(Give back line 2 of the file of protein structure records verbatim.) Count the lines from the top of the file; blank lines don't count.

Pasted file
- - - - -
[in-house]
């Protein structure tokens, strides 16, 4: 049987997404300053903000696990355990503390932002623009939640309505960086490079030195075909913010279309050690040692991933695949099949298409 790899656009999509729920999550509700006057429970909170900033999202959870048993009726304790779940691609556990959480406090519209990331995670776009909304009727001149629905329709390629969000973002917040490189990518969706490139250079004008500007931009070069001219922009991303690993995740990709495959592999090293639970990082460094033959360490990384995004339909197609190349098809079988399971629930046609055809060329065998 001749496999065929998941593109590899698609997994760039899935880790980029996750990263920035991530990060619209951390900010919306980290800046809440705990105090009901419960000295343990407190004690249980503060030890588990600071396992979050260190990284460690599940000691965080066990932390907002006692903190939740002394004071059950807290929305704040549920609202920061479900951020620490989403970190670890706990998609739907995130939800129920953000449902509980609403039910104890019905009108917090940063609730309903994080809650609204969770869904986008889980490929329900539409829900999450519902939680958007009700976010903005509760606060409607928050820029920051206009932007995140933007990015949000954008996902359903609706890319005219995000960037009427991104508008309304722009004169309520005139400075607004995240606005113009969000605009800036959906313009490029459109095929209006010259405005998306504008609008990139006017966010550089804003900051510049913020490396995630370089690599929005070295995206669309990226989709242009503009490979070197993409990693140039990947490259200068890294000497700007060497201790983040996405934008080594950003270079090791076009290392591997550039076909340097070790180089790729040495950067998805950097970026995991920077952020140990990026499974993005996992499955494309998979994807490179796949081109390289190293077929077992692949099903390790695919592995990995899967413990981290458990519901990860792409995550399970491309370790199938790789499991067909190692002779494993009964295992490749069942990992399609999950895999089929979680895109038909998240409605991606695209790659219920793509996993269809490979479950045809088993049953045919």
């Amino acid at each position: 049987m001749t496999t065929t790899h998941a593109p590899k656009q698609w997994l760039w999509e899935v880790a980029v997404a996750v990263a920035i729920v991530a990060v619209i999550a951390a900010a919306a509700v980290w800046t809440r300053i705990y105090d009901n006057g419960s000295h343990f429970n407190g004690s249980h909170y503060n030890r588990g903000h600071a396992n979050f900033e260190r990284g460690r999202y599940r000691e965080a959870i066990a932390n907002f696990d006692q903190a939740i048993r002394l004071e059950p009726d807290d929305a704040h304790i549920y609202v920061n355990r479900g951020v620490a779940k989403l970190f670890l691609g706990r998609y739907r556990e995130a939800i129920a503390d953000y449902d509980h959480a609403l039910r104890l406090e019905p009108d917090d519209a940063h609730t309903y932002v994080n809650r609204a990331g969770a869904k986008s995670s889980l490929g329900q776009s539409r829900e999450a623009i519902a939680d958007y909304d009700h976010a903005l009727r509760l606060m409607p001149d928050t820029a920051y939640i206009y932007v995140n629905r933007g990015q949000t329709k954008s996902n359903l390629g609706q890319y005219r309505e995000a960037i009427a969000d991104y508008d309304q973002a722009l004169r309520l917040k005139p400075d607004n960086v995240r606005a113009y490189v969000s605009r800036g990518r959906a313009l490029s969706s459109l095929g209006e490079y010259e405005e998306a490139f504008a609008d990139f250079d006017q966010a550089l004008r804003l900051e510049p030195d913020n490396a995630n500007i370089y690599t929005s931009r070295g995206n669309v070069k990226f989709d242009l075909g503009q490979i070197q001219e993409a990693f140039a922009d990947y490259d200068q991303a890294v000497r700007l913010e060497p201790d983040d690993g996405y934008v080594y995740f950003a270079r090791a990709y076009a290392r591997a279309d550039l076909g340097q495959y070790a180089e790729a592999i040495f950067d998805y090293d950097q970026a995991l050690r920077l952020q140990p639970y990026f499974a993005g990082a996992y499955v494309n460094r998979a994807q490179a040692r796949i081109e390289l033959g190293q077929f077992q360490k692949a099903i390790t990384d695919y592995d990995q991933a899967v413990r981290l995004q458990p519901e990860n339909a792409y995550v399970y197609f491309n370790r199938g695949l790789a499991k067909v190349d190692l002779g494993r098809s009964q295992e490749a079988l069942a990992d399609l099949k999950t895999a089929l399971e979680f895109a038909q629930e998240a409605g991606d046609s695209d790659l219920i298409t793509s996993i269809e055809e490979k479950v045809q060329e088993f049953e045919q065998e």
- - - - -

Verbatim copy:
């Protein structure tokens, strides 16, 4: 049987997404300053903000696990355990503390932002623009939640309505960086490079030195075909913010279309050690040692991933695949099949298409 790899656009999509729920999550509700006057429970909170900033999202959870048993009726304790779940691609556990959480406090519209990331995670776009909304009727001149629905329709390629969000973002917040490189990518969706490139250079004008500007931009070069001219922009991303690993995740990709495959592999090293639970990082460094033959360490990384995004339909197609190349098809079988399971629930046609055809060329065998 001749496999065929998941593109590899698609997994760039899935880790980029996750990263920035991530990060619209951390900010919306980290800046809440705990105090009901419960000295343990407190004690249980503060030890588990600071396992979050260190990284460690599940000691965080066990932390907002006692903190939740002394004071059950807290929305704040549920609202920061479900951020620490989403970190670890706990998609739907995130939800129920953000449902509980609403039910104890019905009108917090940063609730309903994080809650609204969770869904986008889980490929329900539409829900999450519902939680958007009700976010903005509760606060409607928050820029920051206009932007995140933007990015949000954008996902359903609706890319005219995000960037009427991104508008309304722009004169309520005139400075607004995240606005113009969000605009800036959906313009490029459109095929209006010259405005998306504008609008990139006017966010550089804003900051510049913020490396995630370089690599929005070295995206669309990226989709242009503009490979070197993409990693140039990947490259200068890294000497700007060497201790983040996405934008080594950003270079090791076009290392591997550039076909340097070790180089790729040495950067998805950097970026995991920077952020140990990026499974993005996992499955494309998979994807490179796949081109390289190293077929077992692949099903390790695919592995990995899967413990981290458990519901990860792409995550399970491309370790199938790789499991067909190692002779494993009964295992490749069942990992399609999950895999089929979680895109038909998240409605991606695209790659219920793509996993269809490979479950045809088993049953045919």